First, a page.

Heads up Bill Shatner: We have a Priceline-worthy bargain for you. This three-star accommodation costs less than $60 per person, and while there are compromises for such a low price, it’s a fair trade: You lose nice-to-have features, not need-to-have performance. Setup is fast and intuitive, with two crossing poles. Once pitched, this double-wall kept our tester dry and comfortable through wind-driven rain near Utah’s Cedar Breaks National Monument.
“It thunderstormed with spectacular fury, but the weatherproofing proved up to it,” he reports. “And the next morning—despite cold temps that brought snow to the peaks—the interior had zero condensation, thanks to two fly vents that facilitate airflow.” Tall testers praised the 90-inch length, which let one 6’5” camper recline without kicking mesh. And a gear loft (included) maximizes floor space for occupants. The 47-inch peak height provides ample headroom in the center of the tent, though the walls angle lower than the best designs, so they feel close when you’re lying down.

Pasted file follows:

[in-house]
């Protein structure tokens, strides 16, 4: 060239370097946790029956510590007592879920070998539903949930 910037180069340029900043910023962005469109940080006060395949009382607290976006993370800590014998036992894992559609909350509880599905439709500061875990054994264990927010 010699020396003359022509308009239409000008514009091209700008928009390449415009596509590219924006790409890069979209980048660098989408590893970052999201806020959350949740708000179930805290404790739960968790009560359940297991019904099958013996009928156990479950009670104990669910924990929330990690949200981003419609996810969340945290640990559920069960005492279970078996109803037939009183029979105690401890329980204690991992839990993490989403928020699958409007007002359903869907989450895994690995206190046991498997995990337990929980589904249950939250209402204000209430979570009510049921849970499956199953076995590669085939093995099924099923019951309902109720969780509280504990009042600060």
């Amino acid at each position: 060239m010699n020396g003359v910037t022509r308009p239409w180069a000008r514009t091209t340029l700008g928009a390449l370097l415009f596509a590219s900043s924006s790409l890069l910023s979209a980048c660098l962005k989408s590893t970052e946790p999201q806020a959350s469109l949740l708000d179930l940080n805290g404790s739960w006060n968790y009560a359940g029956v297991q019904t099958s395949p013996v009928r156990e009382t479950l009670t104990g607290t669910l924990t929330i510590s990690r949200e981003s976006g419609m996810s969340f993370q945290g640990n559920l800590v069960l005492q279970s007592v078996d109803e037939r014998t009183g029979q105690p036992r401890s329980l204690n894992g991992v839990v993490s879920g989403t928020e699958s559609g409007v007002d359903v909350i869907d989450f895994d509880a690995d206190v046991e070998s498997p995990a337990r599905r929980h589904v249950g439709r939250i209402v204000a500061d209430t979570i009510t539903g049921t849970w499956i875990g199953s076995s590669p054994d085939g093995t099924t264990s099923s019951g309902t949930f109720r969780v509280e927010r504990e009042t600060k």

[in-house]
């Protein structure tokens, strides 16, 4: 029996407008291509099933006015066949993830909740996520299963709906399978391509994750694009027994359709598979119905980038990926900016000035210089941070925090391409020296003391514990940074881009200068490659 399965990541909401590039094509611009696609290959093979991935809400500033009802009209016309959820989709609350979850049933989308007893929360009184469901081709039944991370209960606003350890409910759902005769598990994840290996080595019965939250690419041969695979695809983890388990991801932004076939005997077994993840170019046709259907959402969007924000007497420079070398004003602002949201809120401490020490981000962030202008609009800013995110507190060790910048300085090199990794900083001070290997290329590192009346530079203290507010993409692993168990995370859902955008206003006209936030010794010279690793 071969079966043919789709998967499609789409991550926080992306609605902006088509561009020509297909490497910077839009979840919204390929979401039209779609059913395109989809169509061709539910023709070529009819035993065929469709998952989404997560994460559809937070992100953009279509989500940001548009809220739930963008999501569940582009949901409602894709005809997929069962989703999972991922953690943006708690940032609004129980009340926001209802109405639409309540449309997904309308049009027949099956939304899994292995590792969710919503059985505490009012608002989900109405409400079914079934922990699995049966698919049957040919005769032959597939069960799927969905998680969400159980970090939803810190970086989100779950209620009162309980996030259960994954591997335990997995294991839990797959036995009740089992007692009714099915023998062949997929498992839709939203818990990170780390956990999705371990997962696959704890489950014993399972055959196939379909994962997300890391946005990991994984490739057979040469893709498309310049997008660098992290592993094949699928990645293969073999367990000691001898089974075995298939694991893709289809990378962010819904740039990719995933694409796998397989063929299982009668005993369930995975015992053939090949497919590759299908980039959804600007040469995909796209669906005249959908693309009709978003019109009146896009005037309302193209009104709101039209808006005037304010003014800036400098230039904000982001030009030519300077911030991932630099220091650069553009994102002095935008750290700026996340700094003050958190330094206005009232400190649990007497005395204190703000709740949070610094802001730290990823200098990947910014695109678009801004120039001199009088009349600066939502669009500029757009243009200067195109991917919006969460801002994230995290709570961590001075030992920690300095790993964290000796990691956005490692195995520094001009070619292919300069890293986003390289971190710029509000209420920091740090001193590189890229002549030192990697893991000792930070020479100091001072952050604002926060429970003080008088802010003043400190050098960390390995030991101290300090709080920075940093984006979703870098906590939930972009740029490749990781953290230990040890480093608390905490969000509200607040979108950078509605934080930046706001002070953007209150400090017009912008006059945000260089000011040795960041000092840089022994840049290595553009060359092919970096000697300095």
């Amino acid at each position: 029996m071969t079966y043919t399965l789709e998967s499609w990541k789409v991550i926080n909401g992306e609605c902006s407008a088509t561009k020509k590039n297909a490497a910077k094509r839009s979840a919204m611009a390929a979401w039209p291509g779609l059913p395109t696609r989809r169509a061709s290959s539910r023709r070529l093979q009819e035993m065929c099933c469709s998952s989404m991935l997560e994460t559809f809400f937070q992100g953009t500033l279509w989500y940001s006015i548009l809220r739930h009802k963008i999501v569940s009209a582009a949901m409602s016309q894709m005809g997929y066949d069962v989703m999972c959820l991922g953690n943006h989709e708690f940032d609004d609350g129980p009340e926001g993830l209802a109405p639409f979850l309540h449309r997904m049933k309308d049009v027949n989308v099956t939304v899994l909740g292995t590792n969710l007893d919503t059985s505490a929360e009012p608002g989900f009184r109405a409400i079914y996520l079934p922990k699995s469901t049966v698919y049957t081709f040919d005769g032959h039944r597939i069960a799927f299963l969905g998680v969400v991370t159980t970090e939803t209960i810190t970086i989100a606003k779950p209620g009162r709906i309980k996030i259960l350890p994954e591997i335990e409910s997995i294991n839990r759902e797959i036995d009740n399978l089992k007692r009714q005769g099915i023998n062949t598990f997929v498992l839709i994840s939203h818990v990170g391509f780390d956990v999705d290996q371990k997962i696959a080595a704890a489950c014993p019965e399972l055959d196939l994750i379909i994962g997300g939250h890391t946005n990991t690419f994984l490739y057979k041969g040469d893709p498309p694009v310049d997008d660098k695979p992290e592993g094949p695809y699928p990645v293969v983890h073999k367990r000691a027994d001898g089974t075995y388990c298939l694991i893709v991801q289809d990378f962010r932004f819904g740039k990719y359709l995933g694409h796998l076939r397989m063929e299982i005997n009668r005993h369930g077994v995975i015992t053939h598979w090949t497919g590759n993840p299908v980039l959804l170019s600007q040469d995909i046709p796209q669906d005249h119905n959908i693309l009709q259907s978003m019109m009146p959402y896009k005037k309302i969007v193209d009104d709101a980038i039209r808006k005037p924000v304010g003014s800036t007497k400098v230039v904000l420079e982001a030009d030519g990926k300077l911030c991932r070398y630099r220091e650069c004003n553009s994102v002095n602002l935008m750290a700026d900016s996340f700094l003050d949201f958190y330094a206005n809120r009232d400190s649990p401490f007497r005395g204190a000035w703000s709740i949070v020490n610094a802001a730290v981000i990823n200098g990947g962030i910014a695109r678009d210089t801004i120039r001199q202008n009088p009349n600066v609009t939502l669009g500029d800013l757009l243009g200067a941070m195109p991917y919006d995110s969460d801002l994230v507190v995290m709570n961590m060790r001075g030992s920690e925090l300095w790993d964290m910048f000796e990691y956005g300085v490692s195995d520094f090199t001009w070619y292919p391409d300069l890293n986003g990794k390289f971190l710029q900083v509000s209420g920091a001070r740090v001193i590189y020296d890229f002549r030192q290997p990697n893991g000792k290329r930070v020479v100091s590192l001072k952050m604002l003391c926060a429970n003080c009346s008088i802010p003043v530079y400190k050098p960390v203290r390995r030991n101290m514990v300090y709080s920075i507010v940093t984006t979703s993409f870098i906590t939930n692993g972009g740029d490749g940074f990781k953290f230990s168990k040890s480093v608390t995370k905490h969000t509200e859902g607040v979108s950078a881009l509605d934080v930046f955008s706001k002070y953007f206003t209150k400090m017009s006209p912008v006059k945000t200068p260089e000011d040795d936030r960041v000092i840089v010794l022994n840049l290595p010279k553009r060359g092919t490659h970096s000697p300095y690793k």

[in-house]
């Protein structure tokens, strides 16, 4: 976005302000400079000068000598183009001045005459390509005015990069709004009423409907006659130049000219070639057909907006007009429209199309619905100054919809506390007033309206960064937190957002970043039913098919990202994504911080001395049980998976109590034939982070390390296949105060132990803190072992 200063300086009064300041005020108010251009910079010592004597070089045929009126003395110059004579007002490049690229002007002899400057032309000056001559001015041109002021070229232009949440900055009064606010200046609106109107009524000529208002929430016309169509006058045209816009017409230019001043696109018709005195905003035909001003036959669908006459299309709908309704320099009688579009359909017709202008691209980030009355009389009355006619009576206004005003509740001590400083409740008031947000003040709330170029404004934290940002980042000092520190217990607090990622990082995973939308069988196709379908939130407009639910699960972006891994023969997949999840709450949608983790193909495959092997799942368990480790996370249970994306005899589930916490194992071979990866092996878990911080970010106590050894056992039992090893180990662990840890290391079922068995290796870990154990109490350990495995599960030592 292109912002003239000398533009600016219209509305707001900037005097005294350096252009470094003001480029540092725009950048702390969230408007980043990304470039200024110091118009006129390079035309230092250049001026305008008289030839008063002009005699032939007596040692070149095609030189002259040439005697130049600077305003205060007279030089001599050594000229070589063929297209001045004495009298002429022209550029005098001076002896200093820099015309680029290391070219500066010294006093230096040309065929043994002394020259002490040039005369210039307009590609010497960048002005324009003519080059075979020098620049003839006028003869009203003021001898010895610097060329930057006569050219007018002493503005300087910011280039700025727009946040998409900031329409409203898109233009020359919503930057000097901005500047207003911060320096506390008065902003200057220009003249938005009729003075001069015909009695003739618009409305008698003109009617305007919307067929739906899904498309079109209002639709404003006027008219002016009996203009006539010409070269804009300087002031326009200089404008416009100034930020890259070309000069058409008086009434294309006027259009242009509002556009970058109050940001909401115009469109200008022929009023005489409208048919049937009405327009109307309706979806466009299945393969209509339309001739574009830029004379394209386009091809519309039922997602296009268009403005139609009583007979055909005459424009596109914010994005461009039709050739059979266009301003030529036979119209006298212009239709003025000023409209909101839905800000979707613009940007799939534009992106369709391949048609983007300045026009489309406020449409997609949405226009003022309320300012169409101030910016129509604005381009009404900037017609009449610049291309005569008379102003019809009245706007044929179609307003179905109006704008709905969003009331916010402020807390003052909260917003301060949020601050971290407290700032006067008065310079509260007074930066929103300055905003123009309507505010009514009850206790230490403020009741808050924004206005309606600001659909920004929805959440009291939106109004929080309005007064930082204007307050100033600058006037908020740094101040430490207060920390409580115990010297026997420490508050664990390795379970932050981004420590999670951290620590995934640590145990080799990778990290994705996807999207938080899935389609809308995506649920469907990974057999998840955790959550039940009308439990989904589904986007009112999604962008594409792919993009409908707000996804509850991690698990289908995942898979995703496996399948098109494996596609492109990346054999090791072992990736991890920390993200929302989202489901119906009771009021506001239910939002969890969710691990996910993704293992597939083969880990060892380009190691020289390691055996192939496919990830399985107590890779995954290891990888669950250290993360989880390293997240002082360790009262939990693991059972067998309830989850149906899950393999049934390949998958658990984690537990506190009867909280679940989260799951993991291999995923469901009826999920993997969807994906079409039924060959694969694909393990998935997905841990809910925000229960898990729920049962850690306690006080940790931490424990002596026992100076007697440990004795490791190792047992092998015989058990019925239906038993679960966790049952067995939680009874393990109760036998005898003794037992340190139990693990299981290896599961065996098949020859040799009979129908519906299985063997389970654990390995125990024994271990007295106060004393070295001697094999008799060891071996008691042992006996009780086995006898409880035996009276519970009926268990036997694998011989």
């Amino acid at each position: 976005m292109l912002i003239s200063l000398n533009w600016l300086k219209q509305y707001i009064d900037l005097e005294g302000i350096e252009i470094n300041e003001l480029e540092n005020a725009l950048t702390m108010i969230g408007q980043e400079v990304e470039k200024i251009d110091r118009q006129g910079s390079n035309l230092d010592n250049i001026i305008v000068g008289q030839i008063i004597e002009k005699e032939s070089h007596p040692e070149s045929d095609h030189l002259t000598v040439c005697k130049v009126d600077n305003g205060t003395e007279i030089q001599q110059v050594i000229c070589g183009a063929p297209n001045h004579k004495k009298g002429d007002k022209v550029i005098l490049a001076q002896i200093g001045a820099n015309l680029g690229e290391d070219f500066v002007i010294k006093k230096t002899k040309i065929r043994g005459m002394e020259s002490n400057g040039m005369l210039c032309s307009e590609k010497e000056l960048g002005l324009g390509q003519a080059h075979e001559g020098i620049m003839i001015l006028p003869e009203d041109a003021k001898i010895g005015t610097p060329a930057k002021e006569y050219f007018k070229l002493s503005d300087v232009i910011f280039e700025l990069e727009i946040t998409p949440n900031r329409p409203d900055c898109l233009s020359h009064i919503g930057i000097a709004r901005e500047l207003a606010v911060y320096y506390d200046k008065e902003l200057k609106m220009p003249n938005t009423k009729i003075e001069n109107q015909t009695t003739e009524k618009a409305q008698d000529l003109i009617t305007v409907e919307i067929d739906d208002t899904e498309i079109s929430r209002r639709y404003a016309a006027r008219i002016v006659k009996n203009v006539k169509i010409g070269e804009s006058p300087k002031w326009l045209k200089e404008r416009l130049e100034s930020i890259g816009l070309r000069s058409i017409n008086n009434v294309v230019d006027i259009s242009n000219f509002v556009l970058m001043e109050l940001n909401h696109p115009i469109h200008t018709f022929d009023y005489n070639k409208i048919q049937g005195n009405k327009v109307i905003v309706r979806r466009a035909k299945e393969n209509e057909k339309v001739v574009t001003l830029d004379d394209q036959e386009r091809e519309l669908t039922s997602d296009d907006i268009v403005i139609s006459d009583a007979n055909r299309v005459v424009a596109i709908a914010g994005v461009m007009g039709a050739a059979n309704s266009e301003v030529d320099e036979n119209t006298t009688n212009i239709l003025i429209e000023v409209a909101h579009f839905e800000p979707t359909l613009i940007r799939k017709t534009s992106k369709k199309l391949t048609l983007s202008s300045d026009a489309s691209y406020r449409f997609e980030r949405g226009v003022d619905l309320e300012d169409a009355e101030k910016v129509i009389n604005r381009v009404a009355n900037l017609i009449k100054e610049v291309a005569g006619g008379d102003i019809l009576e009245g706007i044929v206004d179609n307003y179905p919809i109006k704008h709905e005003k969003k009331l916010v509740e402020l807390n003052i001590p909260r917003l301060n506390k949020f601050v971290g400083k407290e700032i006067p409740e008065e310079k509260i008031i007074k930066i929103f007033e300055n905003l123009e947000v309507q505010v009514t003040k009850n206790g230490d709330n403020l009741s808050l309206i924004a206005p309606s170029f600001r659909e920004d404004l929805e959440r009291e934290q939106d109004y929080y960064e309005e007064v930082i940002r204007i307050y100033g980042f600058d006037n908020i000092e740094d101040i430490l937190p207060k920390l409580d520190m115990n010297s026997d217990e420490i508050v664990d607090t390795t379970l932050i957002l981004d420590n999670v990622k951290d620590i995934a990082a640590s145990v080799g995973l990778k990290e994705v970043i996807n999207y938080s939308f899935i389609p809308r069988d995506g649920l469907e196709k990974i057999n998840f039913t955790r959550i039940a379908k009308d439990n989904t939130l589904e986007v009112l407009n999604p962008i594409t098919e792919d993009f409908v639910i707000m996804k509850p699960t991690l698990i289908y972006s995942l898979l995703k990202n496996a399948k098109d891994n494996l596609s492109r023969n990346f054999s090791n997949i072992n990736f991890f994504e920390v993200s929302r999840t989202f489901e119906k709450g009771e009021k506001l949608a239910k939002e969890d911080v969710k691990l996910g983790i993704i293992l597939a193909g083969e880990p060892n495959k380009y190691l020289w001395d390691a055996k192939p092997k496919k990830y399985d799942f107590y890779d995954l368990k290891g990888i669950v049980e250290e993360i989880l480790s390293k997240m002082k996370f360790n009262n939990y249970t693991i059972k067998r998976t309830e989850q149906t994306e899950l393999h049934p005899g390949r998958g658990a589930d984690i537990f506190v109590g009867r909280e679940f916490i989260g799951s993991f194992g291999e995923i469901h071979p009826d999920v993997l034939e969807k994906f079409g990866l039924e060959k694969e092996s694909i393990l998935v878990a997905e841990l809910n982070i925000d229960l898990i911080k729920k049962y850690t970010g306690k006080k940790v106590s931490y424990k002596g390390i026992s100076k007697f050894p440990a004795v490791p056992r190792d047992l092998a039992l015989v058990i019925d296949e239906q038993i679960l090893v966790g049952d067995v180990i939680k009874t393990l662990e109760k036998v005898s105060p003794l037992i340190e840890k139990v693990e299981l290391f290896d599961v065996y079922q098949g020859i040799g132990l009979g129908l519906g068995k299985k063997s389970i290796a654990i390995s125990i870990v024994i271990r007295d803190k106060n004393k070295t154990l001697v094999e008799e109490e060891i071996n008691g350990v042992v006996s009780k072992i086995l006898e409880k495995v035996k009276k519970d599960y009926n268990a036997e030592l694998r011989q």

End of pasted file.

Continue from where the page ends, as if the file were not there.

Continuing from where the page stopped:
Durability is definitely a need-to-have, and these tent materials (such as the 75-denier polyester fly) don’t need babying. Those tradeoffs? There’s just one door, and the nine-square-foot vestibule is rather shallow, so gear stashed there maxed out the storage space and complicated in-and-out maneuvers. But considering the low weight and price, these are minor drawbacks. $170; 5 lbs. 8 oz.
DAC aluminum frame
75 D polyester fly with nylon tent body
Single door, single vestibule
Optional footprint for ultralight set up
Compression stuff sack